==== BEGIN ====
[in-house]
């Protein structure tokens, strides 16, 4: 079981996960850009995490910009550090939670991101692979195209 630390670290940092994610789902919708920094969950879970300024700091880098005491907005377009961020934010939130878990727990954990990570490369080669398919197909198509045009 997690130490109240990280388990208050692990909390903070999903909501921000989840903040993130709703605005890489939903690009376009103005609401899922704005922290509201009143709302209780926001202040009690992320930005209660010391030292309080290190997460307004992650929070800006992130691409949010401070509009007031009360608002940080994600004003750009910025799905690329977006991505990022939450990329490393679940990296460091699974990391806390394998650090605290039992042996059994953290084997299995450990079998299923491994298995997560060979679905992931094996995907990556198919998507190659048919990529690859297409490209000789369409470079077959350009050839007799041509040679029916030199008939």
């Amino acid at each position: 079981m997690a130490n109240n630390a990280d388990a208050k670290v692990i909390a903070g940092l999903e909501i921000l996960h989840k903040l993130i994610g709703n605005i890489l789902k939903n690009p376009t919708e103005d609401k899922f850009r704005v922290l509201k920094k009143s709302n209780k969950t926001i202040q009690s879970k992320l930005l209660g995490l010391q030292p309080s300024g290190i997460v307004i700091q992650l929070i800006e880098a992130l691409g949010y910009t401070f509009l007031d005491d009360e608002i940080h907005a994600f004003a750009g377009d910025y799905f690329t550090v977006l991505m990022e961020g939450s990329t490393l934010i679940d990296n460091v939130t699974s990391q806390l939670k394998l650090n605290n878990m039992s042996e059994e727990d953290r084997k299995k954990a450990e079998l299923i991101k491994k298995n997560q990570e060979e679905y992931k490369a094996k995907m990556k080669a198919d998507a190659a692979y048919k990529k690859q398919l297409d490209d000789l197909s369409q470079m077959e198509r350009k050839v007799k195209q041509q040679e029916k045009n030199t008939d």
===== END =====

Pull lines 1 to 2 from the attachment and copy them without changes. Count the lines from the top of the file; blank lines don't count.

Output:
[in-house]
């Protein structure tokens, strides 16, 4: 079981996960850009995490910009550090939670991101692979195209 630390670290940092994610789902919708920094969950879970300024700091880098005491907005377009961020934010939130878990727990954990990570490369080669398919197909198509045009 997690130490109240990280388990208050692990909390903070999903909501921000989840903040993130709703605005890489939903690009376009103005609401899922704005922290509201009143709302209780926001202040009690992320930005209660010391030292309080290190997460307004992650929070800006992130691409949010401070509009007031009360608002940080994600004003750009910025799905690329977006991505990022939450990329490393679940990296460091699974990391806390394998650090605290039992042996059994953290084997299995450990079998299923491994298995997560060979679905992931094996995907990556198919998507190659048919990529690859297409490209000789369409470079077959350009050839007799041509040679029916030199008939």